The Palestinians who celebrated the murderous act by dancing in the streets and handing out candies were not thinking about the civilized world. They were rejoicing at the death of Jews.
(JNS / Jewish Journal) We attach ourselves to narratives because they comfort us. It’s comforting to think that the terrorist who murdered seven Jews coming out of a Jerusalem synagogue on Friday evening was striking a blow against “the civilized world,” as President Joe Biden asserted.
But he wasn’t, Mr. President. Alqam Khayri, 21, a resident of eastern Jerusalem, was specifically going after Jews.
His Palestinian brethren who celebrated his murderous act by dancing in the streets and handing out candies were not thinking about the civilized world. They were rejoicing at the death of Jews.
When the Palestinian Authority glorifies terrorists who murder Jews, as they did just recently with Karim Younes, or teaches Jew hatred to their children, they’re not thinking about the opera halls of Vienna or the art galleries of Paris. They’re thinking about the dreaded Jews who had the chutzpah to return to their biblical homeland after 1900 years.
When Hamas launches rockets from Gaza to murder Israeli civilians, they’re not thinking, “Boy are those Jews civilized, we better get rid of them.” No, they’re thinking of the Hamas Charter that obligates them to destroy the world’s only Jewish state.
This is not a comfortable narrative.
It’s a lot more “civilized” to sanitize and universalize our conflicts; it helps us manage and control them. If we can frame the Palestinian terror against Jews as an attack on a grand idea like the “civilized world,” it reduces our frustration and anxiety. Instead of dealing with a conflict that is ugly and personal, we can come together around a sophisticated ideal.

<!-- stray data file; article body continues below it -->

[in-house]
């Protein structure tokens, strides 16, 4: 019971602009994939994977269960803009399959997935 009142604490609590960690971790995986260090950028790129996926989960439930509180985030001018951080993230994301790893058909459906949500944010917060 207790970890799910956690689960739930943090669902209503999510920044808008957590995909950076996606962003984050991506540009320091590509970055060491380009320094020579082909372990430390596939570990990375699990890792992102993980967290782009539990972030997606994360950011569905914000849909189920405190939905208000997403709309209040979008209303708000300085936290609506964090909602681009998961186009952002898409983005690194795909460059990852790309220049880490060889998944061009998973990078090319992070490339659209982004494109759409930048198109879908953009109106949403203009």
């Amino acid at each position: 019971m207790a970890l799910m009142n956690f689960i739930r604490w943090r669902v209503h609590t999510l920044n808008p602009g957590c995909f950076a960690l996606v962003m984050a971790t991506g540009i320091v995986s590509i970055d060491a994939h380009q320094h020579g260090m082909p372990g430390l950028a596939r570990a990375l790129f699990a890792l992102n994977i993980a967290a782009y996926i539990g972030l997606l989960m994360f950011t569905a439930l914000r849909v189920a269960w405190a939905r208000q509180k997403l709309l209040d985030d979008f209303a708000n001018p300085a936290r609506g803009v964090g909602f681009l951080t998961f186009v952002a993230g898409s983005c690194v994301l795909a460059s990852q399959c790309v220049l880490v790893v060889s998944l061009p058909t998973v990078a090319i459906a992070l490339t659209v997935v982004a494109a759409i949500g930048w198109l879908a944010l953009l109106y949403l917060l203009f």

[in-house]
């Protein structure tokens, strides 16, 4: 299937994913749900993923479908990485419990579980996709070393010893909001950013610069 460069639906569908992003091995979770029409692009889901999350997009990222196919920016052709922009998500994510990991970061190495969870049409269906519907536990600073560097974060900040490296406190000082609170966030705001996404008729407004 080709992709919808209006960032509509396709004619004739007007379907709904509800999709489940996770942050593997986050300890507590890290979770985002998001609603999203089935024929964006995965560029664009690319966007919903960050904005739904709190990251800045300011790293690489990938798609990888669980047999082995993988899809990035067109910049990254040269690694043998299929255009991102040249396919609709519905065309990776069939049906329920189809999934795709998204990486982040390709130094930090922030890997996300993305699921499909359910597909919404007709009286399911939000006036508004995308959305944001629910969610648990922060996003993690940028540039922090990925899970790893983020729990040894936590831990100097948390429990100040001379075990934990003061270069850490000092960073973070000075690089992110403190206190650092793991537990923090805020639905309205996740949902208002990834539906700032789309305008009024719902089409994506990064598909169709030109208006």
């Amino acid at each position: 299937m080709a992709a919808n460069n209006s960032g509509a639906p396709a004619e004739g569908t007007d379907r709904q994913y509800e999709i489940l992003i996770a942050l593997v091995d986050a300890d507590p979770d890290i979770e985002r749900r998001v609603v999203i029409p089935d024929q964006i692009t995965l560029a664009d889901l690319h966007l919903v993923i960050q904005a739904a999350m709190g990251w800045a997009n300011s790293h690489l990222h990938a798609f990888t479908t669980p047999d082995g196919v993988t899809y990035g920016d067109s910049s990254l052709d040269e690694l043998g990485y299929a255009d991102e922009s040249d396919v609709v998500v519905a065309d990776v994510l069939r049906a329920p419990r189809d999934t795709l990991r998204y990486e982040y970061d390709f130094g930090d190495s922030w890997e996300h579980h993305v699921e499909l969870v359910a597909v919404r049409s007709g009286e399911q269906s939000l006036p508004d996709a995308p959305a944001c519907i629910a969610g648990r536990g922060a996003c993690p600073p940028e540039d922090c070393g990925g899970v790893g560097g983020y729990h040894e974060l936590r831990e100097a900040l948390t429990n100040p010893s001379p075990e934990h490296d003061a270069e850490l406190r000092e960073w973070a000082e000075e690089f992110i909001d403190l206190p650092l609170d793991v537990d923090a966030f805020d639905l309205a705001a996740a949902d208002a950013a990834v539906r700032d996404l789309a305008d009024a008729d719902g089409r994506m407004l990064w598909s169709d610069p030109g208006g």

The problem is that the hatred for Jews within much of Palestinian society is just that– ugly and personal. There’s nothing civilized or universal about teaching Palestinian kids that “the Jews don’t belong here.” That is a hatred of aspiring annihilation. No amount of clever reframing can change that.
Three decades ago, Israel made the mistake of sanitizing and overlooking that hatred by pretending that a political agreement based on geographical borders could end the conflict. I was one of those dreamers, and part of me still dreams of that day.
But ugly, deep, personal hatred dies hard. The narrative that has always been exceedingly difficult for westerners to contemplate is that the Israeli-Palestinian conflict is not a political conflict but an existential one. This narrative is horribly inconvenient for the simple reason that it doesn’t lend itself to solutions—the drug of choice of civilized diplomacy.
From the minute Israel was born 75 years ago, continuing with its building of a vibrant nation with the strongest army in the region, Israel has been a victim of its success, becoming a source of constant humiliation to Arab neighbors who could never match that success. This has been especially true for Palestinians, who have been cursed with corrupt leaders who have rejected every Israeli peace offer while fattening their own bank accounts and blaming their people’s misery on those “Zionist invaders.”
But unlike the Palestinians, who kept saying no and built an identity around victimhood, those Zionists took what the United Nations gave them in 1947 and built a powerful state. The contrast with the Palestinians can’t help but be humiliating. Here are the Jews, who for centuries had to accept their second class “dhimmi” status in Arab and Muslim lands, breaking free to a place of empowerment through the Jewish state. No amount of political appeasement can cure Palestinian leaders of this humiliation, indeed of this epic failure to serve their own people.
If anything, given this shameful failure, Palestinian leaders have a more obvious incentive to keep nurturing their status as the most coddled victims in the world, oppressed by the “little Satan” Israel. You take your status where you can get it.
That may also explain why murdering Jews who come out of a synagogue, as heinous as it is, is so acceptable in the perverted Palestinian algorithm of Jew hatred. The terror act itself serves to reinforce and dramatize the desperation of victimhood.
Until a radically new and brave leadership infiltrates Palestinian society, teaching its people that Jew hatred is violently against their interest, we are relegated to dealing with facts on the ground.
Those facts go as follows: Terrorists will continue to try to kill Jews, and Jews will continue to try to stop them. This may not be very comforting for the civilized world, Mr. President, but for the Jews of Israel, it’s the only world they know.
This article was originally published by the Jewish Journal.